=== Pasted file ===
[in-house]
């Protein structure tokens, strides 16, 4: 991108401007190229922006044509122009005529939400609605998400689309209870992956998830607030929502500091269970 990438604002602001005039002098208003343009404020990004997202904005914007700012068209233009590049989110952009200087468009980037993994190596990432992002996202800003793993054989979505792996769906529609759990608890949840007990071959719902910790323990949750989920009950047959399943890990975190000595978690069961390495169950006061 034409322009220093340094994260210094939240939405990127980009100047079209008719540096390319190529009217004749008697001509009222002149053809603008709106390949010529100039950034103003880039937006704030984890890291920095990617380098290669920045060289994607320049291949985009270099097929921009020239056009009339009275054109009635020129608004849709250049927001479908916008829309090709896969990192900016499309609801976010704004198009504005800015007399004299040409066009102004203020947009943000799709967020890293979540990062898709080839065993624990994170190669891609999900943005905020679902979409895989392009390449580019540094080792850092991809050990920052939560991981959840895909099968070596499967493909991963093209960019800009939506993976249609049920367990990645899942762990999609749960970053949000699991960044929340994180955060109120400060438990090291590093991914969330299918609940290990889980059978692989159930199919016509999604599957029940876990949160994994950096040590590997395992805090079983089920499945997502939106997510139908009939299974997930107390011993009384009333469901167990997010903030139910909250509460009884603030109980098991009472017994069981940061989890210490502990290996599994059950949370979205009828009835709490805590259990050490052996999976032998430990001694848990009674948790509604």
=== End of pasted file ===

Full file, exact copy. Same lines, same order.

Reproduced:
[in-house]
């Protein structure tokens, strides 16, 4: 991108401007190229922006044509122009005529939400609605998400689309209870992956998830607030929502500091269970 990438604002602001005039002098208003343009404020990004997202904005914007700012068209233009590049989110952009200087468009980037993994190596990432992002996202800003793993054989979505792996769906529609759990608890949840007990071959719902910790323990949750989920009950047959399943890990975190000595978690069961390495169950006061 034409322009220093340094994260210094939240939405990127980009100047079209008719540096390319190529009217004749008697001509009222002149053809603008709106390949010529100039950034103003880039937006704030984890890291920095990617380098290669920045060289994607320049291949985009270099097929921009020239056009009339009275054109009635020129608004849709250049927001479908916008829309090709896969990192900016499309609801976010704004198009504005800015007399004299040409066009102004203020947009943000799709967020890293979540990062898709080839065993624990994170190669891609999900943005905020679902979409895989392009390449580019540094080792850092991809050990920052939560991981959840895909099968070596499967493909991963093209960019800009939506993976249609049920367990990645899942762990999609749960970053949000699991960044929340994180955060109120400060438990090291590093991914969330299918609940290990889980059978692989159930199919016509999604599957029940876990949160994994950096040590590997395992805090079983089920499945997502939106997510139908009939299974997930107390011993009384009333469901167990997010903030139910909250509460009884603030109980098991009472017994069981940061989890210490502990290996599994059950949370979205009828009835709490805590259990050490052996999976032998430990001694848990009674948790509604």